Human life is made up of summers and winters — it may be, in most cases, with a larger proportion of winters than summers, but seldom, indeed, without some days of bright sunshine and joyous hope. Each season, too, ought, in the very nature of things, to meet with a fitting response in the experiences of the soul. When the darkness is round about our path, circumstances all adverse, when sorrow saddens the heart, or death impoverishes the life, then is a "time to weep." But when the cloud is lifted, and the brightness of the sunshine once more inspires us with hope and fills us with joy; when our enterprises prosper, and our homes are scenes of love and peaceful happiness; when present success not only yields pleasure, but gives the earnest of a still richer blessing, then is the "time to laugh." Both of these seasons are of God. As He has ordained summer and winter for the earth, so has He ordained that human life should have these alternating experiences, and in both alike we are to remember that we are His, and even in our lighter hours do all to the glory of God. There are some to be found who think recreation, even of the most harmless character, a waste of time which, if not positively sinful, is, at all events, a sign of spiritual weakness. Reasons in favour of such a course are not difficult to seek. There is the solemn responsibility with which life is invested in virtue of the great work to be done, and the hindrances in face of which it has to be prosecuted. Here, it may be argued, is the battle between good and evil, prosecuted under conditions so unequal that the servants of God must be bound to give all diligence in order to maintain His cause. With temptations so subtle, so numerous, so widespread, and so skilfully adapted to all varieties of taste and circumstance; with such mighty forces all actively engaged for the dishonour of God and ruin of human souls, there cannot be any opening for mere enjoyment. Nay, the very feeling is out of harmony with all the circumstances of the conflict. While souls are perishing, how can we have the heart to be glad, or find the time to enter even into the most refined and elevating pleasures of social life? The first answer to this must surely be that the theory breaks down under the weight of its own conclusions. It is an impossible standard of duty which it endeavours to set up, and it collapses under its own extravagance. Hero and there a man may really detach himself from these human interests, and there may be circumstances which mark him out for a special position in which he is absorbed by the one thought of the deliverance of human souls. It may be even that there are exceptional times in which like the prophet Jeremiah the servant of the Lord is ready to cry, "Oh, that mine head were waters, and mine eyes a fountain of tears, that I might weep day and night for the slain of the daughter of my people!" But this cannot be the normal experience even of the most earnest Christians. All are not prophets; all prophets are not Jeremiah; Jeremiah was not always in a state of mind like this; in short, men must have a different nature before they can attain to this complete suppression of human sympathies and interests. But the moment it ceases to be real and becomes a mere piece of assumed Christian devotion, that moment it loses, not only its power, but everything which gives it a religious quality at all. But there is this further objection to it. It is not proved to be the best method of securing the particular object in view. In the struggle against evil a wise man will surely look round and study the defences by which it is sustained. In the attack on a strong citadel the attention of the skilful strategist is first directed to the outlying forts which guard its approaches. The same law applies to our Christian work. Individual souls are affected by the society to which they belong, and the influence of society must depend largely upon the institutions — including even those which have to do with the amusements of life — which exist in its midst. The perversions which mislead the minds of men have to be got rid of before the truth can reach them. In this work, even in a land which calls itself Christian, there is need for the ploughshare before the ground can be made ready for the scattering of the seed of the kingdom. The argument, then, is twofold. We have to assert the rule of Christ over all the scenes of human life, seeking so to purify its pleasures that they shall not be hindrances to the spiritual life. But we have also to give a true representation of the Christian spirit, and we fail in this if we convey the impression that in our religion there is no time for recreation. Has not our Father given us the capacity for joy, and does He not mean us to profit by it?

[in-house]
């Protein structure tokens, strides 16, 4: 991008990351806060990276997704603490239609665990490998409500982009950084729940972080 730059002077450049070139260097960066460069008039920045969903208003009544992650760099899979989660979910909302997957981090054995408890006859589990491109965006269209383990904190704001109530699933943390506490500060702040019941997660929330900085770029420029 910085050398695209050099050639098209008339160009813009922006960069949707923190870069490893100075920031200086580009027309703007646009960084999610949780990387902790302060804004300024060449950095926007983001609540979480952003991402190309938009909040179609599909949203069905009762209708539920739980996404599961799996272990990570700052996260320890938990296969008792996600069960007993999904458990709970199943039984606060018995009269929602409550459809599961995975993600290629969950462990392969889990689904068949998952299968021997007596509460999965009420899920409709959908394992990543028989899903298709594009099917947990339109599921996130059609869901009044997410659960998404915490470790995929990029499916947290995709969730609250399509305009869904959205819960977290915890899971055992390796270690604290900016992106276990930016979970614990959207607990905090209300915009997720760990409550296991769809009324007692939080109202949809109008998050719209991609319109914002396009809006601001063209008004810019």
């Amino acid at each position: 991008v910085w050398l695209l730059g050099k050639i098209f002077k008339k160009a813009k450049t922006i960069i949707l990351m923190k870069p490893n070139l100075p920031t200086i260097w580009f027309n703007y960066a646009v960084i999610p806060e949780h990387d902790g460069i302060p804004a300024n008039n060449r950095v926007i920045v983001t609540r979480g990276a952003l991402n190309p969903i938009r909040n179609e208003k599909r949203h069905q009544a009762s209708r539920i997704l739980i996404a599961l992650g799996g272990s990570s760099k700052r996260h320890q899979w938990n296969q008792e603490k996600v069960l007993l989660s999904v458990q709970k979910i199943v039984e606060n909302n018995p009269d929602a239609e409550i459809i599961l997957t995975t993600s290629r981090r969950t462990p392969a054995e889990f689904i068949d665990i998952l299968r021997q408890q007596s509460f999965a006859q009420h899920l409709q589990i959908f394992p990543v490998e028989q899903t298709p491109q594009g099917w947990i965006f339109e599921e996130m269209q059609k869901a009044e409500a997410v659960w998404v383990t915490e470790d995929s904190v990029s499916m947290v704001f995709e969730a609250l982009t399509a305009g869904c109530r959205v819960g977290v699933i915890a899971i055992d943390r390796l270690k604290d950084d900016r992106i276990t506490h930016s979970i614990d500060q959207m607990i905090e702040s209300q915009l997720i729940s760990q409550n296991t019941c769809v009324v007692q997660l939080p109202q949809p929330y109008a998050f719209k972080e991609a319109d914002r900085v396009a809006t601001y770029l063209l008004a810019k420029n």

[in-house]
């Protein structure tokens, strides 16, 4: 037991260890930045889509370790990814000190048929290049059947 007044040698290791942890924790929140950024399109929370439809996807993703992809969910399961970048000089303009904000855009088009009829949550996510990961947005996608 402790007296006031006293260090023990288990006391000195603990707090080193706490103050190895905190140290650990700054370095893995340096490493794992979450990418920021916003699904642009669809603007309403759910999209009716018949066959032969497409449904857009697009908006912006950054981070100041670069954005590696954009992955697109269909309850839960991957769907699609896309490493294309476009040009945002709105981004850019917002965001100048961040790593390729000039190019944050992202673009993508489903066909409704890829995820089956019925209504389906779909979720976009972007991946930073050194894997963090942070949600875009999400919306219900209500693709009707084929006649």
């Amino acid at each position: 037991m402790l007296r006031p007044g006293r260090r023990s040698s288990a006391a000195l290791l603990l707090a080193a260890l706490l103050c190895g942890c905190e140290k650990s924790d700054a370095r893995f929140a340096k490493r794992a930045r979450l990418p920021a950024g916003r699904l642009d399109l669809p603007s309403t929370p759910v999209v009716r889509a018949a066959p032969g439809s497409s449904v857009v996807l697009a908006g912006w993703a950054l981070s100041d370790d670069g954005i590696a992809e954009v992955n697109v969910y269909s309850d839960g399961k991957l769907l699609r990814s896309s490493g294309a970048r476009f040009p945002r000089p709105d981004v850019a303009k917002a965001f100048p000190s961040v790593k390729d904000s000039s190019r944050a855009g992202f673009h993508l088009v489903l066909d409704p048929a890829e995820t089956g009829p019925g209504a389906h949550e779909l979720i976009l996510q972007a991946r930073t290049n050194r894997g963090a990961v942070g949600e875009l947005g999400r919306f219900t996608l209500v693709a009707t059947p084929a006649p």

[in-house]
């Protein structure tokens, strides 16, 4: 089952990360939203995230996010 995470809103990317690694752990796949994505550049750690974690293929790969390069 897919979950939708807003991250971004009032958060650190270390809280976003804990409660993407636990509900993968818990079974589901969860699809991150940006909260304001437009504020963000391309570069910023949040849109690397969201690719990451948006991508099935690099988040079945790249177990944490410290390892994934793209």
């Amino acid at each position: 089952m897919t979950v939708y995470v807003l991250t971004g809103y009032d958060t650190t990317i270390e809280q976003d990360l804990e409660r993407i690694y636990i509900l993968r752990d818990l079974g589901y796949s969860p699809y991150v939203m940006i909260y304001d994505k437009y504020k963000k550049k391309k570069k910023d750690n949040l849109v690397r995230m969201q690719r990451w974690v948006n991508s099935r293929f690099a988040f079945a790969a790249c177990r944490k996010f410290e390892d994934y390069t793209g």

(J. G. Rogers, B. A.)